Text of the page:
WhatsApp bug could affect millions of users


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SOFTWARE RISK: WhatsApp, bought by Facebook in February 2014, made its web service available earlier this year

SOFTWARE RISK: WhatsApp, bought by Facebook in February 2014, made its web service available earlier this year

A bug in the popular messaging service WhatsApp put up to 200 million users at risk. The WhatsApp web app is a mirror version of its mobile app, enabling all messages, images and other content received on a smartphone to be accessed from a web browser .

Security firm Check Point has warned that the flaw allows hackers to distribute malware, including ransomware, which demands victims pay a fee to regain access to their files.

The vulnerability affects only the web-based version of the service.

WhatsApp was alerted to the problem in August and immediately issued a patch.

Check Point urged users to update their WhatsApp software immediately to take advantage of the fix.

There are currently over 200 million active users of the web app, according to statistics released by the firm this year. This compares to 900 million users of the smartphone app.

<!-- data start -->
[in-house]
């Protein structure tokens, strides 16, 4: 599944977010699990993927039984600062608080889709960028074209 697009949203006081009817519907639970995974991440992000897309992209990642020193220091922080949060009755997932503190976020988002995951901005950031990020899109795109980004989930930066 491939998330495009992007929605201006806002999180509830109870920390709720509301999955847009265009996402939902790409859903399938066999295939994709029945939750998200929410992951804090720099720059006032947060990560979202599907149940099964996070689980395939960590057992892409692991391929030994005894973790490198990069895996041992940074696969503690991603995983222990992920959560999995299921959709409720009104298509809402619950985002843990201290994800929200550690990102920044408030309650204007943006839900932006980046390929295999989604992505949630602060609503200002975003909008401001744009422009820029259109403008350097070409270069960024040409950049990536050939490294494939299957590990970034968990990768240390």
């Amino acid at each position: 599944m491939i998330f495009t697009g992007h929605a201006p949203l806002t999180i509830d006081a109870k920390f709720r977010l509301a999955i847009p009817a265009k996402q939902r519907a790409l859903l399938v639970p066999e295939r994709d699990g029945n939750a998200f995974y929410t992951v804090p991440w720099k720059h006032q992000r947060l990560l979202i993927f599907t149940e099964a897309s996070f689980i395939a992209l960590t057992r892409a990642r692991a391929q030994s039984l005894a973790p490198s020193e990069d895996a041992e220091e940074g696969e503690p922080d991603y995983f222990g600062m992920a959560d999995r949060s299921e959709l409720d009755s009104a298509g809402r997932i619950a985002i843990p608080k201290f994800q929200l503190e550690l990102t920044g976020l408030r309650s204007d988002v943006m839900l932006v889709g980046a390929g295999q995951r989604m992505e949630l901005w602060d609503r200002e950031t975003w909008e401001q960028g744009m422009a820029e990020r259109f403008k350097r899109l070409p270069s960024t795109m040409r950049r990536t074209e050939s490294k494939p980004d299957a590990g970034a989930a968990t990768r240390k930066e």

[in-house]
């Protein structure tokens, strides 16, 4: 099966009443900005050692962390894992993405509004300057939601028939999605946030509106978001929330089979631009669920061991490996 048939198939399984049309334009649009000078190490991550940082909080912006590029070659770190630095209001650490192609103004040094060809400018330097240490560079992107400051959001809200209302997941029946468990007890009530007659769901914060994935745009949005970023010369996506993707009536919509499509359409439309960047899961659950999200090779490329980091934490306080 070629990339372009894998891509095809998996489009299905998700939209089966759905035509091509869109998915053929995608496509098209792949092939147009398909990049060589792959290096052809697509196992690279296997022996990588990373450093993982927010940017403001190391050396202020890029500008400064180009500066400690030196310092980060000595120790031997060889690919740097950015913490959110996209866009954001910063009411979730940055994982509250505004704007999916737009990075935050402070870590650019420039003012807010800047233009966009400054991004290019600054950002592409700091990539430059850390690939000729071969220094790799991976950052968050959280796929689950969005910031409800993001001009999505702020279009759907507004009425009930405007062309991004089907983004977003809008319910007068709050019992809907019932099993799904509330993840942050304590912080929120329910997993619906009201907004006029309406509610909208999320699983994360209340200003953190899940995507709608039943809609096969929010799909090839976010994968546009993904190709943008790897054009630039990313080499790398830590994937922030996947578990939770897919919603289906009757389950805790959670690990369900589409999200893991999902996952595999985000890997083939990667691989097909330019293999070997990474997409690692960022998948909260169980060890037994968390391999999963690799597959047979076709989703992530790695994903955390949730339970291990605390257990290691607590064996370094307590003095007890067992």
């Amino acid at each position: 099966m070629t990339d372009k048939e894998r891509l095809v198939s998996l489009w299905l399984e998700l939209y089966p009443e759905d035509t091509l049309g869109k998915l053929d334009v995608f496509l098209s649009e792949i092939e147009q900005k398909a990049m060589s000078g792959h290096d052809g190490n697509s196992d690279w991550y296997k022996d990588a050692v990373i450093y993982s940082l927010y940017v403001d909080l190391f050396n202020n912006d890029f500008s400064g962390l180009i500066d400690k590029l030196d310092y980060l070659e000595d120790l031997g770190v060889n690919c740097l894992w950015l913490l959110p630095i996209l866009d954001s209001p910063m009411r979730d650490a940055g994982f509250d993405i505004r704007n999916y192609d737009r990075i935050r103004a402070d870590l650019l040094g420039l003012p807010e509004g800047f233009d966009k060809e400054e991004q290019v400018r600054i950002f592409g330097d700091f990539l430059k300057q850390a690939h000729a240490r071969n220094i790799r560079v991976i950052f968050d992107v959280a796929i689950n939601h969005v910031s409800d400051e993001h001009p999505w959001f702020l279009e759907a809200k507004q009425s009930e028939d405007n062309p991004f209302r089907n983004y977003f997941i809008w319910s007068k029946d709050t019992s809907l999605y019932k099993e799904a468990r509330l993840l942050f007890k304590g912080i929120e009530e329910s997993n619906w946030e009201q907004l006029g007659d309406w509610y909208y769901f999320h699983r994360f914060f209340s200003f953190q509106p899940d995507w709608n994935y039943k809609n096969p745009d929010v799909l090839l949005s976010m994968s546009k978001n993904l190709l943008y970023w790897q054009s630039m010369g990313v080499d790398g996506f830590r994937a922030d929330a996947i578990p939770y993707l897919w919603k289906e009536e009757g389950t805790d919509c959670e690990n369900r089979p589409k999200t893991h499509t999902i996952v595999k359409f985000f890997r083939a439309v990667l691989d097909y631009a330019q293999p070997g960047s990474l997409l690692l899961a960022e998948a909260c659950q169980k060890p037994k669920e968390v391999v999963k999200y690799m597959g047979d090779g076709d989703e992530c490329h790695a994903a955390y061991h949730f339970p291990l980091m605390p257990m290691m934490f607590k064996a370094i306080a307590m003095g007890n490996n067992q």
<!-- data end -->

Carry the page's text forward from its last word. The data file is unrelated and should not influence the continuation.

According to Check Point, the vulnerability was caused by the way the service handles contacts sent in the vCard (virtual card) format.

All a hacker needed to do to send a virtual business card that looked legitimate was know their target's mobile number.

Once opened the vCard could distribute malicious codes.

One expert said it was relatively easy for hackers to get hold of mobile numbers that have been disclosed via other breaches.

"Bearing in mind that WhatsApp is a cross-platform mobile messaging app, the chances of you opening a vCard sent to you is quite high," commented Mark James, a specialist at security firm ESET.

"Once opened it could attempt to download and infect your system with ransomware."

Check Point alerted WhatsApp about the problem on 21st August and a week later it issued a fix.

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